Russia’s further invasion of Ukraine in February 2022 fueled widespread concern about the effects on the country’s farming sector. In the early days of the crisis, food security specialists wondered if Ukrainian farmers would be able to harvest the wheat and barley they had planted the previous fall. They also worried that declining grain exports from Ukraine might throw global markets into turmoil and trigger food shortages continents away.
“Now we are starting to get answers,” said Inbal Becker-Reshef, director of the NASA Harvest program. “Our satellite-based production numbers for the 2022 winter wheat crop in Ukraine make clear that farmers had a largely successful harvest.”
The NASA Harvest team calculated that farmers harvested 26.6 million tons of wheat in 2022, several million tons higher than expected in leading forecasts. “That’s down from the previous year’s record harvest of 33 million tons, but it’s close to the five-year average of 27.9 million tons,” Becker-Reshef added. However, Ukraine does not have access to 22 percent of that wheat in the eastern part of the country due to the war.
The map at the top of the page, based on NASA Harvest data, shows the distribution of unharvested wheat in late August 2022. Data showing the location of the front line comes from the Institute for the Study of War and the American Enterprise Institute’s Critical Threats Project.
“The risks on the ground during the war have made the NASA Harvest monitoring system one of the only safe and reliable ways for researchers to track what is happening to crops in Ukraine,” said Sergii Skakun, a NASA Harvest and Land-Cover and Land-Use Change scientist who spent multiple years at Ukraine’s Space Research Institute. The system combines satellite observations and modeling to assess the planting, growth, and harvest of key commodity crops. Data come from the commercial satellite company Planet, NASA, and the European Space Agency. NASA researchers have been working together for more than a decade with colleagues from the Ministry of Agrarian Policy and Food of Ukraine, the University of Maryland, the University of Strasbourg, the Group on Earth Observations Global Agricultural Monitoring Initiative (GEOGLAM), ESA World Cereals, National Technical University of Ukraine “Igor Sikorsky Kyiv Polytechnic Institute,” and several other organizations.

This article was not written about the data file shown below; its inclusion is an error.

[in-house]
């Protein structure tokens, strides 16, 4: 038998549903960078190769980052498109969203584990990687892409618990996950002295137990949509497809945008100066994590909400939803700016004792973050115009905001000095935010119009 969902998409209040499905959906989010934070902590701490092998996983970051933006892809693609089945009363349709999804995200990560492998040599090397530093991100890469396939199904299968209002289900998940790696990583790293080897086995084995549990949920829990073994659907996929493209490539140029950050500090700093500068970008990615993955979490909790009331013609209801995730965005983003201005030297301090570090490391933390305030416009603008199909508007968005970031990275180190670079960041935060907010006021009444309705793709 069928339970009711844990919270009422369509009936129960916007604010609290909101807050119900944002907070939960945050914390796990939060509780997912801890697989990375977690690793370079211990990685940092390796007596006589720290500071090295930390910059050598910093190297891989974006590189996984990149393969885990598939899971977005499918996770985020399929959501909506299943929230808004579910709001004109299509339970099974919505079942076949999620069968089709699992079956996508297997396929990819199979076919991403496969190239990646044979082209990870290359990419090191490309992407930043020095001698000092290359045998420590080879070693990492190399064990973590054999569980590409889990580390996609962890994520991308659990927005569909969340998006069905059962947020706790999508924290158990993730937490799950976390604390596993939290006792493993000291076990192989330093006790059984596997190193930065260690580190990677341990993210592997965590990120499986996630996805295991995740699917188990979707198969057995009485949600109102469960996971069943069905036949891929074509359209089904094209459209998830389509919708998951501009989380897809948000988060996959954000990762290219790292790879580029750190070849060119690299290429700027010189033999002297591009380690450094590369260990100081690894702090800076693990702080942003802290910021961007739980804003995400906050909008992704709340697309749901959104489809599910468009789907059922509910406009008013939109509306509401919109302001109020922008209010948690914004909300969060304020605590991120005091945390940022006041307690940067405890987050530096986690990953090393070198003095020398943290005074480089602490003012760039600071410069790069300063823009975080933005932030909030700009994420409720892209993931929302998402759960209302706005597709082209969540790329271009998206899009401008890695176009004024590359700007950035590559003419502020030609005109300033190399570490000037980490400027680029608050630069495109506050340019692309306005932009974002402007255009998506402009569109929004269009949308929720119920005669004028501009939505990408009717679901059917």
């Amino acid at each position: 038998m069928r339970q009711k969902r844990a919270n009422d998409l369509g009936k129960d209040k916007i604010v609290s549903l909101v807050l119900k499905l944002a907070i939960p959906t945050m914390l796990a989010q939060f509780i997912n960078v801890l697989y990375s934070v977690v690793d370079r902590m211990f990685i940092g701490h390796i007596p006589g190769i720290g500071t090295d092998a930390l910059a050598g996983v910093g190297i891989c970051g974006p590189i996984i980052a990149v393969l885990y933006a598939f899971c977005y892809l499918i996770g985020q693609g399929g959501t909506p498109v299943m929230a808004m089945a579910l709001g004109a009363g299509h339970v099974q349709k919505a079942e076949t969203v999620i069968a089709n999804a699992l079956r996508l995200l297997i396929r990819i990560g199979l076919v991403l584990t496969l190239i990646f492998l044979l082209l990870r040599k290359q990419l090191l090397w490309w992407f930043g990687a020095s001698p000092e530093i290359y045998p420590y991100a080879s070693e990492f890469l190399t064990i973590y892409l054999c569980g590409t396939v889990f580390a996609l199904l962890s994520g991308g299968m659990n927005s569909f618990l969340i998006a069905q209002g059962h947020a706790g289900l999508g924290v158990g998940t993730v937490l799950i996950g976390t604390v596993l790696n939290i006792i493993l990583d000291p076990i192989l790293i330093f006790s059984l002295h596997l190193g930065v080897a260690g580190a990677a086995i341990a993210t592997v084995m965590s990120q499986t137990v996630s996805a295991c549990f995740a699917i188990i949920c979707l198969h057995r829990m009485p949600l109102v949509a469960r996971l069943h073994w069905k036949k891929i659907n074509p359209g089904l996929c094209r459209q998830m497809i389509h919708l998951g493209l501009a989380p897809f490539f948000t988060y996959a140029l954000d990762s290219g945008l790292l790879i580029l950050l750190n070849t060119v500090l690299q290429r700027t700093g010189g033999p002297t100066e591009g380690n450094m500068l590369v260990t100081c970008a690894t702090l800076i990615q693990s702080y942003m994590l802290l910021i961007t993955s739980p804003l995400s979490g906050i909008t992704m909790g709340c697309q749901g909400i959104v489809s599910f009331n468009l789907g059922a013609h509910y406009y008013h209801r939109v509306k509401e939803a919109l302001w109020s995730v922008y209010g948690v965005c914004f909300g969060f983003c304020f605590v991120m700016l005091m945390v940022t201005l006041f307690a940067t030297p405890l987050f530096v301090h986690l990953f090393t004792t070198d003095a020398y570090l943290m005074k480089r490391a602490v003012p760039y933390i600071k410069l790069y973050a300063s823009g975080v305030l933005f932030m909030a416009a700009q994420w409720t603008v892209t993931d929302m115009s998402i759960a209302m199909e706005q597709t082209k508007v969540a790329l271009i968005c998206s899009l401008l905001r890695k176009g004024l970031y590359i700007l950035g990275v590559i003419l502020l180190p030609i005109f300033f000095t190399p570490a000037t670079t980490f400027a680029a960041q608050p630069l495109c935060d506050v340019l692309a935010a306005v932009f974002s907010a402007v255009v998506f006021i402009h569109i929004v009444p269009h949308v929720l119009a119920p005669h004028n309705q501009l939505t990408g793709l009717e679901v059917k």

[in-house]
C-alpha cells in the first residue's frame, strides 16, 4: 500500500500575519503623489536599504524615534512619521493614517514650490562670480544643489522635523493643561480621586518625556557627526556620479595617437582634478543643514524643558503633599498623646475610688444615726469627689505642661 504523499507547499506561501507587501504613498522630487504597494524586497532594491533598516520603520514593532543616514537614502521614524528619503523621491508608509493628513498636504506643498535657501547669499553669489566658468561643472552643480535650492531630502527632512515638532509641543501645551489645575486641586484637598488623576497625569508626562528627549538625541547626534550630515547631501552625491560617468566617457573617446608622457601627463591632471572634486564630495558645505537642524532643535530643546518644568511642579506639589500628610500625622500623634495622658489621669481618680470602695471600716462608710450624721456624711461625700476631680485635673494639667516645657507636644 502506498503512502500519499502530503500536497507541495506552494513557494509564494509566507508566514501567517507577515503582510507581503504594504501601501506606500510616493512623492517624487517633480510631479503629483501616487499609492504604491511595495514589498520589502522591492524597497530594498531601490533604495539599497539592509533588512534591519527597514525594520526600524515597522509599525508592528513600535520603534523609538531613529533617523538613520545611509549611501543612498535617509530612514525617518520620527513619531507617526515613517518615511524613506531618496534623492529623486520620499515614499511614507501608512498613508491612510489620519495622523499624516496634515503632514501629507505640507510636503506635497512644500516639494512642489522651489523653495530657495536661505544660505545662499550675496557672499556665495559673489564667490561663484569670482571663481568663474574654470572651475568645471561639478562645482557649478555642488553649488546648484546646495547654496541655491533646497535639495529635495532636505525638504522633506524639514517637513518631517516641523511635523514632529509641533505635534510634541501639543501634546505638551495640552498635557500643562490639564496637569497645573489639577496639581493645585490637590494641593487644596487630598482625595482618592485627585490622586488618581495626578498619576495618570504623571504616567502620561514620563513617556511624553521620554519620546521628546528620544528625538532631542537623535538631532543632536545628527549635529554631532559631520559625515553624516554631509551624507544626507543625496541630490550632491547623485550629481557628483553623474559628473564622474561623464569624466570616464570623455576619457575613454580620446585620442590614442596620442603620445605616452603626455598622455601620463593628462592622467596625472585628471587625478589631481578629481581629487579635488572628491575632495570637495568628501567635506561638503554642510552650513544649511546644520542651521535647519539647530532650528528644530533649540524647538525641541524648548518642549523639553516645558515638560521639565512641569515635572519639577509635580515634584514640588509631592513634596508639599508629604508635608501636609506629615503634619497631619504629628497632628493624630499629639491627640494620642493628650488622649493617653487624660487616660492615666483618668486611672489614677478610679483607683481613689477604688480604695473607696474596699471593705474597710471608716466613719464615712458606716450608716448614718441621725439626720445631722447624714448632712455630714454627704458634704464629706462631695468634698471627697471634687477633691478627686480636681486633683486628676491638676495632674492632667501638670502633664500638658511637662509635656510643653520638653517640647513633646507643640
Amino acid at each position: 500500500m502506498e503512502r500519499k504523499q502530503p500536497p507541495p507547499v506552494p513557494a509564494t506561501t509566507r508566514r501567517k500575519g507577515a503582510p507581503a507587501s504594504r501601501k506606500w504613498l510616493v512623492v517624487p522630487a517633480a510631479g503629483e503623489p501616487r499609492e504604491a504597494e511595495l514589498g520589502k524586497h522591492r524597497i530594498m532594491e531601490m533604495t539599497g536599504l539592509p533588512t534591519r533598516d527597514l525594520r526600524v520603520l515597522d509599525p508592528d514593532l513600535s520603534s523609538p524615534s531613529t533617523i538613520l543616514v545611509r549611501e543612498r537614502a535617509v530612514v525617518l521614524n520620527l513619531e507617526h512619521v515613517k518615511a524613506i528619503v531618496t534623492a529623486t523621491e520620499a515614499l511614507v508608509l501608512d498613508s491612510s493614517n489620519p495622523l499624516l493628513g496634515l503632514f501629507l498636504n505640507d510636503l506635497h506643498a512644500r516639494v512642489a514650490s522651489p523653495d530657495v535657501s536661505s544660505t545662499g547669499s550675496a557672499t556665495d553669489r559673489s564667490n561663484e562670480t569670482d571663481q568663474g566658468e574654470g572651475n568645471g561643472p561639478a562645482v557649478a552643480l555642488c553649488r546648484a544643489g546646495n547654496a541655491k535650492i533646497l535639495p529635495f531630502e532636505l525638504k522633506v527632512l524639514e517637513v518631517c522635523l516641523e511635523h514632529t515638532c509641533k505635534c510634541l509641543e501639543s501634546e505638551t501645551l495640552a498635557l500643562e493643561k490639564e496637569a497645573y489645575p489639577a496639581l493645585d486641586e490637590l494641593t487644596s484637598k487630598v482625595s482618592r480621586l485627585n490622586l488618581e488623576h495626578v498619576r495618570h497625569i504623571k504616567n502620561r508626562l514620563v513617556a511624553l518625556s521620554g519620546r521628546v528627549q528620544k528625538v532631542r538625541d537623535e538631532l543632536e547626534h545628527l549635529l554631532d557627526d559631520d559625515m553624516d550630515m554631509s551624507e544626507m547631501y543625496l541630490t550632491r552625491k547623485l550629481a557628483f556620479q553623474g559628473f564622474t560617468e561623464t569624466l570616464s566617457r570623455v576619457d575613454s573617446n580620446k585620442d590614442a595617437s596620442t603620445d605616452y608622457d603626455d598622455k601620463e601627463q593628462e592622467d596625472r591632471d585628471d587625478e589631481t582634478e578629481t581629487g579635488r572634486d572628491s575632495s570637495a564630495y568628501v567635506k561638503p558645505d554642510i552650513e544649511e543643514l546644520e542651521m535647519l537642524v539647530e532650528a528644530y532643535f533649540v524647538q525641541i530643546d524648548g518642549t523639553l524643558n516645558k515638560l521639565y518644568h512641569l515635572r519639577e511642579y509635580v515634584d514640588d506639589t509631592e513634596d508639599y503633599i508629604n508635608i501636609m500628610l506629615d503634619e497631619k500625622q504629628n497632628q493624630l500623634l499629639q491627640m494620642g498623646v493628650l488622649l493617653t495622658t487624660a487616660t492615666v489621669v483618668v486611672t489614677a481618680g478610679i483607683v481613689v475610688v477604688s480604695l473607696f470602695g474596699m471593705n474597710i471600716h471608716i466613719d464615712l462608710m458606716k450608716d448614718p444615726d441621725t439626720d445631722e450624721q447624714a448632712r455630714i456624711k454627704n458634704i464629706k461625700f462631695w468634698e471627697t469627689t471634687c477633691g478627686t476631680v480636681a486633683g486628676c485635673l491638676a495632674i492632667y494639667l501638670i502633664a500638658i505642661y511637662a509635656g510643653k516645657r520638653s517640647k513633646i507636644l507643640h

Ukrainian officials also monitored the harvest from the ground to the extent possible. “The actual data we are gradually receiving directly from the fields in the territories controlled by Ukraine are very close to the estimates obtained in cooperation with NASA,” said Denys Palamarchuk of the Ministry of Agrarian Policy and Food of Ukraine.
At the outset of Russia’s full-scale invasion in February, some analysts cautioned that 20 to 30 percent of Ukraine’s winter crops might not be harvested at the end of the summer. However, NASA Harvest’s analysis indicates that 94 percent of the winter crop was harvested, including 88 percent of winter crops in areas not controlled by Ukraine, according to Abdolreza Abbassian, a NASA Harvest partner and former secretary to the G-20 Agricultural Market Information System (AMIS).
Due to a United Nations-brokered trade initiative that alleviated blockages at a few Black Sea ports, some of that Ukrainian grain made its way into global markets. About 5.4 million tons of wheat has been shipped from Ukraine since the beginning of the war, according to data published by the Ukraine Ministry of Agrarian Policy and Food in November 2022.